0:13:02.0 Imran Khan: So I agree with you on the kind of the interesting tensions in the coherent picture. But as for me, my background into this is through science. So I'm one of those people who originally got a science degree. I studied biology in university, but realized that I didn't quite have the patience to go and become a full on researcher. So I went and got a master's degree in science and communication and became a science journalist and then worked in science policy. And this is all back in the UK, as you can probably tell by my accent. So I really spent most of my career trying to figure out how do you establish stronger and more beneficial links between what happens in science and research in the academy with the rest of society. So I wrote about science for a while, then I helped advise policymakers back in the UK about how to use science well. And actually, if you want me to tell you a story, I can tell you how...

0:13:53.3 Paul F. Austin: Please.

0:13:54.2 Imran Khan: That led my first interaction with psychedelics. So I'm sure a name that's familiar to many of your listeners is David Nutt. Professor David Nutt, he's a neuro-psychopharmacologist at Imperial College London. And back in my early 20s, David, as well as having this day job at Imperial College where he was researching drugs and drug harms, he also was fulfilling this role as the UK government's chief advisor on drug policy. So he chaired this body called the Advisory Council on the Misuse of Drugs, really grand pretty highfalutin name. It was the ACMD and David spent some time basically telling the government, based on the available evidence, here is what the harms of different drugs like MDMA or ecstasy or heroin might be, and here's what the implications of that are for drug scheduling. And it's advisory body, so the government's under no burden to kind of just follow what it says. But his job was basically to say, here's what the evidence says. And when he was doing that role, I was, I think, 22 or 23, and I just got this job working for a member of parliament in the House of Commons in the UK. And he was a real science nerd. He was a medical doctor before he became a politician. So he was really interested in this question of how do you create public policies that are grounded in evidence.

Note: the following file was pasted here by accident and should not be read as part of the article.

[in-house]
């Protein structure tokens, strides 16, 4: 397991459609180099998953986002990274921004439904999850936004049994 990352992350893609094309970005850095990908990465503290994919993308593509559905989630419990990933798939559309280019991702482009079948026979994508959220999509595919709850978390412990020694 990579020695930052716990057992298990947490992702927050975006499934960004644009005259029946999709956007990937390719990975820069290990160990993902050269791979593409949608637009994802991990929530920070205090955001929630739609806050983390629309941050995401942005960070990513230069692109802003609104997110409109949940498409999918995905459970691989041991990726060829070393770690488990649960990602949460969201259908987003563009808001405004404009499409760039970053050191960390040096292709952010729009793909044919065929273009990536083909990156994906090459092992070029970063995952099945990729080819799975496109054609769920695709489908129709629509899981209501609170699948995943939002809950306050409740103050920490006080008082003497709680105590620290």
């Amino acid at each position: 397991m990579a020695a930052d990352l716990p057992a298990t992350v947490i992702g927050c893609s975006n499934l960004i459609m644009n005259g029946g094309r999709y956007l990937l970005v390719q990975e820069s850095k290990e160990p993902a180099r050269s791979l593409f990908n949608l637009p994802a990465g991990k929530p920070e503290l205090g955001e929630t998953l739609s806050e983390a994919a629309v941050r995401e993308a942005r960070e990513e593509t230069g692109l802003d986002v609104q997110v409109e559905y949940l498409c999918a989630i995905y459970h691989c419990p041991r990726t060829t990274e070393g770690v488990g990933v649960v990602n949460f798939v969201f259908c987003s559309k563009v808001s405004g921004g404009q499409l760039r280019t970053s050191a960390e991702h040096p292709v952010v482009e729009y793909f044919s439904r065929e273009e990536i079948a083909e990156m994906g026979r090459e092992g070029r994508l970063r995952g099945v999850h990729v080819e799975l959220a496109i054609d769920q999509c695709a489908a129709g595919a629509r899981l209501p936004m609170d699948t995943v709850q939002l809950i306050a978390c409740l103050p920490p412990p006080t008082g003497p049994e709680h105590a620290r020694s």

0:15:21.0 Imran Khan: So that's the kind of work I was doing in parliament. And while I was doing that, a couple of things happened. One is that the UK government decided to raise the scheduling level of cannabis. They were saying that cannabis has got more dangerous, we're gonna increase it from, I think, class C to class B. And David Nutt came out and said, well, obviously, that's your choice. But that's not where the evidence lies. The evidence isn't suggesting that the cannabis is equivalent in harm to other drugs in class B. So there was a bit of a kind of a media kerfuffle about that. And David got slightly rapped on the knuckles for disagreeing with government policy. And then a few months later, I think this is a kind of a paper that got published before David actually became a government advisor. But he wrote this paper that then got covered called, Equasy, an overlooked addiction with implications for the current debate on drug harms. I wonder if I could just read like a paragraph of it to you.

0:16:24.3 Paul F. Austin: Please.

0:16:24.9 Imran Khan: So David writes in this paper, and this kind of goes back to, I think, 2010. And he's talking about this substance called Equasy. And he says, "The dangers of Equasy were revealed to me as a result of recent clinical referral of a woman in her early 30s, who had suffered permanent brain damage. She'd undergone severe personality change that made her more irritable and more impulsive, with anxiety and loss of the ability to experience pleasure, so anhedonia. There was also a degree of hyperfrontality and behavioral disinhibition. So change in behavior, that led to many bad decisions in relationships with poor choice of partners and an unwanted pregnancy. She was unable to work and is unlikely to ever do so again, so the social costs for brain damage are very high."